York, Pa., banking in the round
This round bank building on South Queen Street in York Township, Pa., is a landmark that highlights the design skills of York County-grown Buchart-Horn Inc./Basco Associates/Pace Resources. Architectural historian Scott Butcher highlights that design form in his Window into York blog post: York in the Round. Also of interest: Bright color replaced gritty gray at former Borg-Warner site and Two tales of four schools teach about change in York County education and Carriage house dome in West York: ‘What’s there will last for 100 years … 200 years’.
In the buildup to World War II, York County registered architect Clair Buchart considered the business potential in military work already flowing into York.
Two weeks before Pearl Harbor, he launched a tool and machine design business.
“One by one he acquired some initial projects and spread his work out on the living room table of his home in Yoe,” Georg Sheets writes in “Breaking Ground: The First Fifty Years of Excellence,” a 1995 book about architectural and engineering firm Buchart-Horn. “And that, Clair reports, is where it all began.”
What began in that Yoe living room is now an international company… .
Georg Sheets’ book on Buchart-Horn, Inc./Basco Associates/Pace Resources and founders Clair Buchart and Russell Horn Sr. is available on the Web.
Soon after the end of the war, Buchart teamed with engineer Russell Horn Sr., and thus Buchart-Horn began.
Clair Buchart was, indeed, an accomplished part of a long list of York County-based architects that include the famed Dempwolfs, John Hamme and Bill Dize.
Add Clair Buchart to the growing list of nominees for inclusion in a Mayor’s Awards for the Arts hall of fame, a proposal in the mold of the recent Governor’s Awards for the Arts.
Scott Buchart quite rightly nominated his father.
His e-mail, excerpted and edited here, makes the case:
I have to add to your list the name of my father, Clair Buchart, undoubtedly the most successful and prolific architect York (actually Yoe) ever produced. I don’t know much about his early career but I know that as a partner with John and Alfred Hamme, he personally designed at least the bell tower of St. Matthews Church and perhaps the entire edifice on W. Market Street and various buildings at Hood College.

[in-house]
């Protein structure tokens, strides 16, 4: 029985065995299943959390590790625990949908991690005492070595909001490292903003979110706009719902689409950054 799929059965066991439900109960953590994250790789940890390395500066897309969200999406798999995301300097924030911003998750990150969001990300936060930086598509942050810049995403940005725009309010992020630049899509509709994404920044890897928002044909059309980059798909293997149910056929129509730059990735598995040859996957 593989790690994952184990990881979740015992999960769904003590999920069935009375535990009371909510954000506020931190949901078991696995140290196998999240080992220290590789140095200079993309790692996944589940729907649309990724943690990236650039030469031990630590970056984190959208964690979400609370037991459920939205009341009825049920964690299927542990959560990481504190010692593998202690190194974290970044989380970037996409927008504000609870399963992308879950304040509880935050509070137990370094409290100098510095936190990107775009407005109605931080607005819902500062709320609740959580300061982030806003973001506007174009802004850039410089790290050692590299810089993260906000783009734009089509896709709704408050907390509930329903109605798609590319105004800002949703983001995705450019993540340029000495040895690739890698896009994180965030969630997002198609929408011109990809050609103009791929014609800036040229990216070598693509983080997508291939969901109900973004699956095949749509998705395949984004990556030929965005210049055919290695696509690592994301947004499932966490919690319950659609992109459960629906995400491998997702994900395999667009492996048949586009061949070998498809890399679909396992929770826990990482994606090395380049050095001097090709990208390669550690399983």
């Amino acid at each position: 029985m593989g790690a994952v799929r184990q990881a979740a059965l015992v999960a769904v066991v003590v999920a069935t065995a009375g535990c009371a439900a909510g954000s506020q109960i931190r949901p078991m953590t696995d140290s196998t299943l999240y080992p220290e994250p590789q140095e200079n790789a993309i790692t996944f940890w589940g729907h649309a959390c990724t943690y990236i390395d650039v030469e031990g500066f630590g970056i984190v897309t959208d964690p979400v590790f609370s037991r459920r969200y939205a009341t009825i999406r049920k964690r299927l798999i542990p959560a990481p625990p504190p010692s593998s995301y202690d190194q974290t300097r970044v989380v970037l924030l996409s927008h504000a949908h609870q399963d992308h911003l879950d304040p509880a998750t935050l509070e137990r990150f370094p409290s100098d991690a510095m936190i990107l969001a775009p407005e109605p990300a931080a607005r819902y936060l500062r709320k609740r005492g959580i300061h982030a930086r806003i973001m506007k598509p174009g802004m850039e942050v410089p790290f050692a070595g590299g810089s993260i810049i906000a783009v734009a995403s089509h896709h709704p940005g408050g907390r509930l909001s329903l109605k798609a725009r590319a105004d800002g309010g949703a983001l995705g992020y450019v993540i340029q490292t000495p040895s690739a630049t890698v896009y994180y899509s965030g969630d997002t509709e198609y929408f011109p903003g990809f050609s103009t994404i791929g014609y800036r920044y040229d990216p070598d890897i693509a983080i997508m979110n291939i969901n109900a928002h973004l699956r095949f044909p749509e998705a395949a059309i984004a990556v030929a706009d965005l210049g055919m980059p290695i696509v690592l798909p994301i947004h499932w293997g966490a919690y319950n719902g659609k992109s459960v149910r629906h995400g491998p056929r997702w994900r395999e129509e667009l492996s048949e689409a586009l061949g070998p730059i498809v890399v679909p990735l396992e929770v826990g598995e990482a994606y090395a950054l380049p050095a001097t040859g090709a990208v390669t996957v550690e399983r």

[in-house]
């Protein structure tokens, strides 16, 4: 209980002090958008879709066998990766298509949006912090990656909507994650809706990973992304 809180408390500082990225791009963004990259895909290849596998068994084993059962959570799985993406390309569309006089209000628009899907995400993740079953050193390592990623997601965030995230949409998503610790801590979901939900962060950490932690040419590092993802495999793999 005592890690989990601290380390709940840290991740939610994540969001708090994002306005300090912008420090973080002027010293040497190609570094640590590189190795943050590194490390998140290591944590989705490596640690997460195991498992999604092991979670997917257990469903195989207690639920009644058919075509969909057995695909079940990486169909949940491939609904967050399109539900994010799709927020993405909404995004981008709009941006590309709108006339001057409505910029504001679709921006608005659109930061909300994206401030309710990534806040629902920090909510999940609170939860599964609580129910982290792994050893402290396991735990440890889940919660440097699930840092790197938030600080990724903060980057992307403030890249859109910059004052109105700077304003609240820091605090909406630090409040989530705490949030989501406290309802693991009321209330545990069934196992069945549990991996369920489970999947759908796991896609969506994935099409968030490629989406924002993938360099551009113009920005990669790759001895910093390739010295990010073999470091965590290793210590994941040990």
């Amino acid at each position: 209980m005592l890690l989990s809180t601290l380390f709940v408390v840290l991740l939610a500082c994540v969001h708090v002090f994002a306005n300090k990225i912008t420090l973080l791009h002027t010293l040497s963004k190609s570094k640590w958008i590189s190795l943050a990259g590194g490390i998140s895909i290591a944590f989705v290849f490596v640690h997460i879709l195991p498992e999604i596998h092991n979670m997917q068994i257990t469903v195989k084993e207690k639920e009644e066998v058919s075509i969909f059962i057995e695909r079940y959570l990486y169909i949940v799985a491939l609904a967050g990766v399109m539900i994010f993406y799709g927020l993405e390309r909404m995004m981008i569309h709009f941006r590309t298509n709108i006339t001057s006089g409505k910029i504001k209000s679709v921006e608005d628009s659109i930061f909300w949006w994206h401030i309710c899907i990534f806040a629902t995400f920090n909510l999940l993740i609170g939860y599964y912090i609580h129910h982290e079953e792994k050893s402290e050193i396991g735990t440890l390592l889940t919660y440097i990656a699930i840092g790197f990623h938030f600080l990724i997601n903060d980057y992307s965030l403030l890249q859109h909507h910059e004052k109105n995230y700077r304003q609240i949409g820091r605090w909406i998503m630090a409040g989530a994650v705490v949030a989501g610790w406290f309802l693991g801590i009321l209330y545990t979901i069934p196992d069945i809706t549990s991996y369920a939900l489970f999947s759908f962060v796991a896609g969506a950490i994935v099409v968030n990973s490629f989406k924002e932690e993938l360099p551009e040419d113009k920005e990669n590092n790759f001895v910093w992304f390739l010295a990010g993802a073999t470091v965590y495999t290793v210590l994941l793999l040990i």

After starting his own firm, public buildings in York City alone include Lincoln Fire Co., Hannah Penn Middle School, the M & T Bank building at Beaver and Market, and renovations to the Bon Ton downtown with the first escalator in York. He designed the present configuration of the square.
Every consolidated school building in York County was designed by his firm including York Suburban (high and middle schools), Red Lion, Kennard-Dale, Eastern and so on. Industrial buildings included the major addition to Caterpillar, the Borg Warner Office building and industrial plants, Campbell Chain (now Cooper Indus.), Book of the Month Club in Camp Hill, and Bennett Cerf’s Random House in Westminster, MD. The comprehensive plan for the city of Harrisburg was done personally by him. Design work was done over the entire east coast with offices from York to Johnstown, PA, Washington, D. C., to New Jersey, to Virginia to Memphis, TN. Considering that in 1955 the firm had $105,000,000.00 under contract when a York Suburban High School cost $3.5 million says something for being prolific.
And don’t forget his partner, Russell Horn, who at 98 is still alive. Russ, Jr. can tell you about him. The firm they created has a huge national and international presence today in the field of Architecture/Engineering.